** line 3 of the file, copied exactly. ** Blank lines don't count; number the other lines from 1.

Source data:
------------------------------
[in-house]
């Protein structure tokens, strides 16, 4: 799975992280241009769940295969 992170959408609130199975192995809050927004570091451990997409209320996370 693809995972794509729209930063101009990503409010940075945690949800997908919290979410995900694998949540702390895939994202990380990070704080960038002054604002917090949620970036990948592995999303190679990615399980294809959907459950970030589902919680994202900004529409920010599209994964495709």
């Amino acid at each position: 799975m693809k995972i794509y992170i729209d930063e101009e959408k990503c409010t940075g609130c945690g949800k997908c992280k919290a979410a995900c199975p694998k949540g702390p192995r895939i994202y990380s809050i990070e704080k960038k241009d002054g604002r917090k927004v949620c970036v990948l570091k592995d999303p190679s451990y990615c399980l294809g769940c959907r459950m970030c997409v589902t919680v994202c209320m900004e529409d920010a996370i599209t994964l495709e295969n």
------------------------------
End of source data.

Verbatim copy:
């Amino acid at each position: 799975m693809k995972i794509y992170i729209d930063e101009e959408k990503c409010t940075g609130c945690g949800k997908c992280k919290a979410a995900c199975p694998k949540g702390p192995r895939i994202y990380s809050i990070e704080k960038k241009d002054g604002r917090k927004v949620c970036v990948l570091k592995d999303p190679s451990y990615c399980l294809g769940c959907r459950m970030c997409v589902t919680v994202c209320m900004e529409d920010a996370i599209t994964l495709e295969n």